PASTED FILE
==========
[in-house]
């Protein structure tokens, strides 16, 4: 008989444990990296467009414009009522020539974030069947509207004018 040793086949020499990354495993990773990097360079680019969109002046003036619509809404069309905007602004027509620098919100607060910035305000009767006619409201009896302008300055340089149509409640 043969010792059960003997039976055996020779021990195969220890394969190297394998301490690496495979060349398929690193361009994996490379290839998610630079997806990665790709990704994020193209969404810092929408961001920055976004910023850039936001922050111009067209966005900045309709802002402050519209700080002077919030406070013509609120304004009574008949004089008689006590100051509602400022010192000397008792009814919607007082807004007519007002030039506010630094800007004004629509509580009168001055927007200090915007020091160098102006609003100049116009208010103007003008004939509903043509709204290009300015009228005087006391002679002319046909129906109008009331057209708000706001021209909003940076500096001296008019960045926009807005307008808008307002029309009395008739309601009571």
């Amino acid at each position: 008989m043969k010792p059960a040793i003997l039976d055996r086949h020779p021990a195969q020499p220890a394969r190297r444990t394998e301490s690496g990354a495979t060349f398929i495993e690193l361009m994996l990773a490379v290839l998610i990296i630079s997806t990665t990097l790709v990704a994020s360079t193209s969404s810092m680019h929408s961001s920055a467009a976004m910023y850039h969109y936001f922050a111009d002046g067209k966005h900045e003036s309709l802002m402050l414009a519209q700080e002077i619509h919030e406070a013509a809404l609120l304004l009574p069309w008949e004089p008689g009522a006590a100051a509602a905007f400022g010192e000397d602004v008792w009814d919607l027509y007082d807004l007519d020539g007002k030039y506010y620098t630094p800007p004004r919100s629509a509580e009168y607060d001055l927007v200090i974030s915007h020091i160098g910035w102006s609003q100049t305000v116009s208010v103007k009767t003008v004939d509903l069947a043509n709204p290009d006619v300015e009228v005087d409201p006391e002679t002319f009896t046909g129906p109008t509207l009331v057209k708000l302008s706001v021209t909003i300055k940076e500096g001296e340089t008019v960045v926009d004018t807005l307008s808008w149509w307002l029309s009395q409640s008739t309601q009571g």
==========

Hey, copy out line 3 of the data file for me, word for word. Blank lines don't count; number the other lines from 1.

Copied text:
């Amino acid at each position: 008989m043969k010792p059960a040793i003997l039976d055996r086949h020779p021990a195969q020499p220890a394969r190297r444990t394998e301490s690496g990354a495979t060349f398929i495993e690193l361009m994996l990773a490379v290839l998610i990296i630079s997806t990665t990097l790709v990704a994020s360079t193209s969404s810092m680019h929408s961001s920055a467009a976004m910023y850039h969109y936001f922050a111009d002046g067209k966005h900045e003036s309709l802002m402050l414009a519209q700080e002077i619509h919030e406070a013509a809404l609120l304004l009574p069309w008949e004089p008689g009522a006590a100051a509602a905007f400022g010192e000397d602004v008792w009814d919607l027509y007082d807004l007519d020539g007002k030039y506010y620098t630094p800007p004004r919100s629509a509580e009168y607060d001055l927007v200090i974030s915007h020091i160098g910035w102006s609003q100049t305000v116009s208010v103007k009767t003008v004939d509903l069947a043509n709204p290009d006619v300015e009228v005087d409201p006391e002679t002319f009896t046909g129906p109008t509207l009331v057209k708000l302008s706001v021209t909003i300055k940076e500096g001296e340089t008019v960045v926009d004018t807005l307008s808008w149509w307002l029309s009395q409640s008739t309601q009571g």